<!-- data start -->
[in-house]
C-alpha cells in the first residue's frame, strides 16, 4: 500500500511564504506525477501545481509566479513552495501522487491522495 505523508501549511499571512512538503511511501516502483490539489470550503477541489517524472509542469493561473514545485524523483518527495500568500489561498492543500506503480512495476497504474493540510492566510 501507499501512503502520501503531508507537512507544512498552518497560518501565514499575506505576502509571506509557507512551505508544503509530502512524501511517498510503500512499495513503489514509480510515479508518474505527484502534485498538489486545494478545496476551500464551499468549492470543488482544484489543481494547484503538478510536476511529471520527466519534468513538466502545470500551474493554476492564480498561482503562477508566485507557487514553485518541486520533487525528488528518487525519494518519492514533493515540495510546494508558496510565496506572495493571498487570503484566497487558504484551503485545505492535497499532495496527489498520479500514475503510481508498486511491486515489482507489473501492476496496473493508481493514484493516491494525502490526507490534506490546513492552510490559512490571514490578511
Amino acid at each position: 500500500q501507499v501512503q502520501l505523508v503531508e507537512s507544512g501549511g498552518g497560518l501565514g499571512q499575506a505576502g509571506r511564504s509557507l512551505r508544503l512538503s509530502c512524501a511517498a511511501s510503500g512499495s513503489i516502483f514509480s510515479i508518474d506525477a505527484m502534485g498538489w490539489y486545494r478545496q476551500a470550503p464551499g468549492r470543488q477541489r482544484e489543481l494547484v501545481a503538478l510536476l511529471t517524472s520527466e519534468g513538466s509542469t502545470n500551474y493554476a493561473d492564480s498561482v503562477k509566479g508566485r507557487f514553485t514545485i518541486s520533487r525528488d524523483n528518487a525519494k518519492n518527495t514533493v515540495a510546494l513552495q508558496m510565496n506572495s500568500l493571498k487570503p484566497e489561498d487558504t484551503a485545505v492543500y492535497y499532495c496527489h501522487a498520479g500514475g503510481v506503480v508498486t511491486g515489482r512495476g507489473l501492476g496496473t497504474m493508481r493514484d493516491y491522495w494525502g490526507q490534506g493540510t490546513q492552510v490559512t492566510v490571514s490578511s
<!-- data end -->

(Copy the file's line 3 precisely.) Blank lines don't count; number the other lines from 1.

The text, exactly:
Amino acid at each position: 500500500q501507499v501512503q502520501l505523508v503531508e507537512s507544512g501549511g498552518g497560518l501565514g499571512q499575506a505576502g509571506r511564504s509557507l512551505r508544503l512538503s509530502c512524501a511517498a511511501s510503500g512499495s513503489i516502483f514509480s510515479i508518474d506525477a505527484m502534485g498538489w490539489y486545494r478545496q476551500a470550503p464551499g468549492r470543488q477541489r482544484e489543481l494547484v501545481a503538478l510536476l511529471t517524472s520527466e519534468g513538466s509542469t502545470n500551474y493554476a493561473d492564480s498561482v503562477k509566479g508566485r507557487f514553485t514545485i518541486s520533487r525528488d524523483n528518487a525519494k518519492n518527495t514533493v515540495a510546494l513552495q508558496m510565496n506572495s500568500l493571498k487570503p484566497e489561498d487558504t484551503a485545505v492543500y492535497y499532495c496527489h501522487a498520479g500514475g503510481v506503480v508498486t511491486g515489482r512495476g507489473l501492476g496496473t497504474m493508481r493514484d493516491y491522495w494525502g490526507q490534506g493540510t490546513q492552510v490559512t492566510v490571514s490578511s